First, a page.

Three Amazonian palms as underestimated and little-known sources of nutrients, bioactive compounds and edible insects

Tatiana Jaramillo-Vivanco, Henrik Balslev, Rommel Montúfar, Rosa M. Cámara, Francesca Giampieri, Maurizio Battino, Montaña Cámara, José M. Alvarez-Suarez

Producción científica: Contribución a una revistaArtículorevisión exhaustiva

11 Citas (Scopus)

Resumen

Mauritia flexuosa, Bactris gasipaes, and Oenocarpus bataua are among the main palms in the Amazon used for food and medicinal purposes. The food most commonly derived from these are fruits, oil, and the larvae of the insect Rhynchophorus palmarum reared in their trunks. Palm fruits are used for oil extraction as they are rich in saturated fatty acids, fiber, pro-vitamin A, carotenoids, tocopherols, macro and microelements, and polyphenols. Furthermore, the larvae of R. palmarum are rich in lipids, vitamin E, and proteins. This review analyzes the chemical composition of the fruit and oil of these palm species, as well as the R. palmarum larvae that breed in them. Our aim is to present information that is not widely known in order to demonstrate the potential of these palms as sources of plant-based and animal food with high nutritional and functional values.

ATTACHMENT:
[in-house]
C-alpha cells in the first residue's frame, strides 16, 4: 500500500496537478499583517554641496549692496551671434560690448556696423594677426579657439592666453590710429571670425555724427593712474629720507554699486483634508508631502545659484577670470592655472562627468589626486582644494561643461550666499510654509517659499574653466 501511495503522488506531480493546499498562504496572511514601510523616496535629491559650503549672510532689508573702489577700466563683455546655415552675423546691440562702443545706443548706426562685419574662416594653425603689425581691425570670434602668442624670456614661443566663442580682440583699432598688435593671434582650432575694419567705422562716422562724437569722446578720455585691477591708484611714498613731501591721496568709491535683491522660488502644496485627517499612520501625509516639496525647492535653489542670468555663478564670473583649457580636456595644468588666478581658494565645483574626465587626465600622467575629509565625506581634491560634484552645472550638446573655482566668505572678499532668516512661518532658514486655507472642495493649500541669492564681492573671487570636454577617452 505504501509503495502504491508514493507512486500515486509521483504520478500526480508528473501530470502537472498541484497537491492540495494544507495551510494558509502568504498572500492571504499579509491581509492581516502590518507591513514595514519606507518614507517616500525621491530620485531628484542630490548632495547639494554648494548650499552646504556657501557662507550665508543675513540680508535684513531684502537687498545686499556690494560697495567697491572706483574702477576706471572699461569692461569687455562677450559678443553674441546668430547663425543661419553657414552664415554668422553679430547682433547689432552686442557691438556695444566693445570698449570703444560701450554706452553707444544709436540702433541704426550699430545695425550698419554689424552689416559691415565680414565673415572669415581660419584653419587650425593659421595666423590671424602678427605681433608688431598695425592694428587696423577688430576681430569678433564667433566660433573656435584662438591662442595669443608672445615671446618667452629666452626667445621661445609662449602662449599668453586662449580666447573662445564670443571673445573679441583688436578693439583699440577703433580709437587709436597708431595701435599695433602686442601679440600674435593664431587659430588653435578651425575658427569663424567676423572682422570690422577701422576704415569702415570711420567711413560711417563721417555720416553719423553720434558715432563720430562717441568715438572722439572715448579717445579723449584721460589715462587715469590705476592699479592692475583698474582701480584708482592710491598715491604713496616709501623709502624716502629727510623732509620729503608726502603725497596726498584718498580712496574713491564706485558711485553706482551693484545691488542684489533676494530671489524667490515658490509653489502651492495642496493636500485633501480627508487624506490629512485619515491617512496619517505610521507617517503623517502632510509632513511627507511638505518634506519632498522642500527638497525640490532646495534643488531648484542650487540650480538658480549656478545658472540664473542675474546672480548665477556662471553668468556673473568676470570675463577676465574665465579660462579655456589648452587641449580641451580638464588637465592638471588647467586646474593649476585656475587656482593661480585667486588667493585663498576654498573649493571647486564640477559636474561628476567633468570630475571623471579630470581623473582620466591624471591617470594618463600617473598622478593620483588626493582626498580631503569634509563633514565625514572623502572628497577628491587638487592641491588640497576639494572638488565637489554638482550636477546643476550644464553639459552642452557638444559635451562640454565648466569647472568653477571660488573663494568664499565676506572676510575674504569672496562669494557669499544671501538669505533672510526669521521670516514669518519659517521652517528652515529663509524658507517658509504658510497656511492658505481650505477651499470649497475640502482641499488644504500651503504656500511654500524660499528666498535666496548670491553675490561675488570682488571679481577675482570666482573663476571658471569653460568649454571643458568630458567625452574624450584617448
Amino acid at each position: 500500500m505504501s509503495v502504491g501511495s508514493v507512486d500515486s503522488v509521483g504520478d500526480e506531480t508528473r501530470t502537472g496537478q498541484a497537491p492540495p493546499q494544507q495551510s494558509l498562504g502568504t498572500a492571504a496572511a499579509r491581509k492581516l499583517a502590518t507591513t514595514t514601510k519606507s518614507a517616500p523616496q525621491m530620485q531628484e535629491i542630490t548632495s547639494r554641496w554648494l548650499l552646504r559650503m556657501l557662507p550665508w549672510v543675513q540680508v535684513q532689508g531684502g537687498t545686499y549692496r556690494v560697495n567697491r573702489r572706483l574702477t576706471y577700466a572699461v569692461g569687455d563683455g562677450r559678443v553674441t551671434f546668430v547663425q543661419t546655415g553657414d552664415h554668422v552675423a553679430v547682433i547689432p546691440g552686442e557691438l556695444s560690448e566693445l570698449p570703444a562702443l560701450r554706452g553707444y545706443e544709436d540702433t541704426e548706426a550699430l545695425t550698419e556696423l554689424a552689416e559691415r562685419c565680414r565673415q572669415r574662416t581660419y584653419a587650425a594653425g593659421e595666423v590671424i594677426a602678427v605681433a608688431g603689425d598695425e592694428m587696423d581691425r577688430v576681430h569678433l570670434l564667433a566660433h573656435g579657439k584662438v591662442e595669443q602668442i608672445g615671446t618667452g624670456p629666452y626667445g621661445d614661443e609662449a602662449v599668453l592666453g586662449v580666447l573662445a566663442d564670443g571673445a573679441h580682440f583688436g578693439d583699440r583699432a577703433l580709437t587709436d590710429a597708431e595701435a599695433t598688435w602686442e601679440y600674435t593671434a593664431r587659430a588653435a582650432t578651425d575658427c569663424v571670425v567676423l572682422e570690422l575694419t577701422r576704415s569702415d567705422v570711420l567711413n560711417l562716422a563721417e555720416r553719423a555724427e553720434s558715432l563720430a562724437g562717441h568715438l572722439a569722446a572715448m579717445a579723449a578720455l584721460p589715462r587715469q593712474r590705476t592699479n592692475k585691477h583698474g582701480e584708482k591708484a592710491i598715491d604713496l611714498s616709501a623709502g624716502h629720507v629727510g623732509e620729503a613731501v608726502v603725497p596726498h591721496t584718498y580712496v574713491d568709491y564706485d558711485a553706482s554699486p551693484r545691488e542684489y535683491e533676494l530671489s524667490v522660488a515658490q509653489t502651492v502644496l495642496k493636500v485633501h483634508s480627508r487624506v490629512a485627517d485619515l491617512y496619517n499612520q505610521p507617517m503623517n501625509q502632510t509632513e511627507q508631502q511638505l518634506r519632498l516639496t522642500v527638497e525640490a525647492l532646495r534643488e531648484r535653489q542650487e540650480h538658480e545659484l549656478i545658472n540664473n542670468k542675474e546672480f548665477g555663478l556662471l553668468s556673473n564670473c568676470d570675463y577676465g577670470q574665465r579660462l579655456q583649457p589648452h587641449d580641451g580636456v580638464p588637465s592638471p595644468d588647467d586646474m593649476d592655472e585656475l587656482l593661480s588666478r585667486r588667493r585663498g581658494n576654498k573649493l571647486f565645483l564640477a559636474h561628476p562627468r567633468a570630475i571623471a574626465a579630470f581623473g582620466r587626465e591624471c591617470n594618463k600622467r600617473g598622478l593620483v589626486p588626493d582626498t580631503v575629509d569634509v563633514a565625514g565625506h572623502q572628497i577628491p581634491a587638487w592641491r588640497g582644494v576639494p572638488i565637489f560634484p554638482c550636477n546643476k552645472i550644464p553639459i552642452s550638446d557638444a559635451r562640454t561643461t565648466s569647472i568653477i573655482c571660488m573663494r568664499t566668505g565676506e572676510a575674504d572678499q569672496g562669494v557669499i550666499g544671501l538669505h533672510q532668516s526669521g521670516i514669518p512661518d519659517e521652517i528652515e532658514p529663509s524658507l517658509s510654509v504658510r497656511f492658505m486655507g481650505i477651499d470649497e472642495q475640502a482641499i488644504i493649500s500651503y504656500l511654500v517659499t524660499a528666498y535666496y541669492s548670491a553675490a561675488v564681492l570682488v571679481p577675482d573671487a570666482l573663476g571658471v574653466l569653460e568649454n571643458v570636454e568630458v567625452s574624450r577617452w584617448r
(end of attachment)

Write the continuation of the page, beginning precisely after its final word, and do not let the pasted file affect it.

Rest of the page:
Idioma originalInglés
Número de artículo131273
PublicaciónFood Chemistry
Volumen372
DOI
EstadoPublicada - 15 mar. 2022

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